Fear and Loathing in Waukesha Couty

“I must not fear. Fear is the mind-killer. Fear is the little-death that brings total obliteration. I will face my fear. I will permit it to pass over me and through me. And when it has gone past I will turn the inner eye to see its path. Where the fear has gone there will be nothing. Only I will remain.” from Dune by Frank Herbert

This is the one where I get decidedly more partisan.

Fear and anxiety are powerful emotions. In fact, some would argue that those emotions are important to decision-making. Specifically, fear can lead a given individual to put more focus on catastrophic outcomes as opposed to an expected normative analysis.

Applying this to voting behavior, one could  argue that fear of an outcome could lead a voter to over-focus on that less-likely outcome and vote based on the less-likely event. To translate that: people who are really afraid of getting involved in a car crash may want cars off the road all together. I don’t drive, so that one makes total sense to me.

Clearly, it is more valuable to have some cars on the road than to ban all cars because of the 1% chance you get hit. I would be over-focusing on an unlikely outcome, and losing real value/utility because of it. They are, however, gaining perceived value if they successfully ban cars because of their assumptions.

Let’s apply this to immigration policy.

By and large, Republicans are pessimistic about immigration and see it as a large threat to the nation. This is particularity interesting, as Republicans have also done a 180 on globalization. Globalization is decidedly pro-immigration at the end of the day. Immigration was ranked as a high priority by Republican voters; and the Trump campaign tied this in to global insurgency. (Global insurgency, Islamic fundamentalism, terrorism–whatever you want to call it–is a completely different essay. I’ll write that one at some point later, I promise. Right now, I’m going to focus specifically on illegal immigration).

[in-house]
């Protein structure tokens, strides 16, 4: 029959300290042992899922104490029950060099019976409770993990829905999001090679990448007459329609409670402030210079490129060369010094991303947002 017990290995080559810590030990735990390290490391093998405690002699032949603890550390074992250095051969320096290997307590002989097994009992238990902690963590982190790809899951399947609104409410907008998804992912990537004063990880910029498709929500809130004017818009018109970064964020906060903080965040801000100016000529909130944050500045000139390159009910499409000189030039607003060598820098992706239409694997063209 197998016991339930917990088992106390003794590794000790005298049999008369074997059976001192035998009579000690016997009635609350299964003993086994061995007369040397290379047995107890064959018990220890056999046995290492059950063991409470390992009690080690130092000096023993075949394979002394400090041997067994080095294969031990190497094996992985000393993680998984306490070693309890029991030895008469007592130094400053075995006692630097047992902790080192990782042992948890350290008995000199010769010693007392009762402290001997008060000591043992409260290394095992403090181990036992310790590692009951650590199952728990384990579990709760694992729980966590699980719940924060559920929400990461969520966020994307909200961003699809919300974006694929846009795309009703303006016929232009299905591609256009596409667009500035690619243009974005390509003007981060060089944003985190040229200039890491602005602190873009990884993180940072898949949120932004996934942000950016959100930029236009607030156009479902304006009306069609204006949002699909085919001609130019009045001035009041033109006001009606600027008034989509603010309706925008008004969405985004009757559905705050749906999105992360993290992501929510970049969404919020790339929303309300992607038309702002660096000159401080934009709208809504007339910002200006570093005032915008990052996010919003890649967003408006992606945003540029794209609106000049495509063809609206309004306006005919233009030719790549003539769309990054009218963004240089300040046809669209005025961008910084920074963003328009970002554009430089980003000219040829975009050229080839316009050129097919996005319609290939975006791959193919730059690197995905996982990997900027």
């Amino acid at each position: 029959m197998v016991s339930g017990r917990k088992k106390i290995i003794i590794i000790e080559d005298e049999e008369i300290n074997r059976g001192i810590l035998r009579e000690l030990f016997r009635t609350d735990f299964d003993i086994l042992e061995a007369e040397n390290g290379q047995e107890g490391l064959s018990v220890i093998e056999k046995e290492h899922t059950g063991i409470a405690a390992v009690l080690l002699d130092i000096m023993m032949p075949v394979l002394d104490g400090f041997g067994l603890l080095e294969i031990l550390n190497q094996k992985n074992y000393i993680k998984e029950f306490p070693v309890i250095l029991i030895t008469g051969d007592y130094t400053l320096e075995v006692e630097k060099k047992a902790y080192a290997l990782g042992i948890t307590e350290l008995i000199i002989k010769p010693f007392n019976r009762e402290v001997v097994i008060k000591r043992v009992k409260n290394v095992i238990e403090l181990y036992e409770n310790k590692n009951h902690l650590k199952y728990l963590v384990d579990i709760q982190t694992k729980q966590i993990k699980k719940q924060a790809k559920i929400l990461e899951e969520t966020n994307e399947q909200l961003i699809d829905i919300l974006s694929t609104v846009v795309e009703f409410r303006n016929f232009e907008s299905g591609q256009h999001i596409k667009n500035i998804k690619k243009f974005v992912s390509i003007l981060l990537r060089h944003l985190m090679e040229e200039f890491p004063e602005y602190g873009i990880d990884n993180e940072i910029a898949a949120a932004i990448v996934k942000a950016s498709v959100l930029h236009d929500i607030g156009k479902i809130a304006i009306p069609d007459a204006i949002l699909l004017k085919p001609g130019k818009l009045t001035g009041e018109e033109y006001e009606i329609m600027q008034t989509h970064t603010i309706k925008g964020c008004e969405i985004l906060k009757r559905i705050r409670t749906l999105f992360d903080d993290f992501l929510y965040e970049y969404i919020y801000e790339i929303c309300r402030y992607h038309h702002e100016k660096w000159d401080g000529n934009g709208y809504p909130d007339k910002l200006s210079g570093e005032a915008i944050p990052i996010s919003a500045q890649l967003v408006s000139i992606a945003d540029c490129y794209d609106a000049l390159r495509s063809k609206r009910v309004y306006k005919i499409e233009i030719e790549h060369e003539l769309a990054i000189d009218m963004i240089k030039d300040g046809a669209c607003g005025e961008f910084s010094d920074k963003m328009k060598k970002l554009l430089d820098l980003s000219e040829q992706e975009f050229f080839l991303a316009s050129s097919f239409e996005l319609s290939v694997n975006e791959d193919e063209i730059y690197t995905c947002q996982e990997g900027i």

Let’s break down immigration. I’m going to start with the the easiest point to knock down, the idea of ‘building a wall’.

Personally, I identify this as campaign rhetoric; I don’t think anyone, even Donald Trump, can seriously thing a physical wall would keep out immigrants. Dog whistles work. All campaigns use them to some degree. BUT I’ve been wrong before and will be wrong again, and we don’t have a clear immigration plan yet from Campus Trumpus outside of building a wall so let’s all pretend we’re in Wonderland and “begin at the beginning”.

Argument 1: Building a wall on the Mexican border will prevent or reduce the rate of illegal immigration to the United States.

Counterargument 1:  The ACLU estimates that nearly half of illegal immigrants entered the country legally on visas and overstay them. In fact, according to the Department of Homeland Security as reported by conservative paper The Washington Times more than 500,000 visitors overstayed their visas in 2015–thus becoming illegal immigrants. This number is higher than the 408,870 people apprehended crossing our southern border in 2015 as reported by the DHS via the Daily Wire rag. This is about equal to the DHS estimate of how many people made it across the border, around 400,000.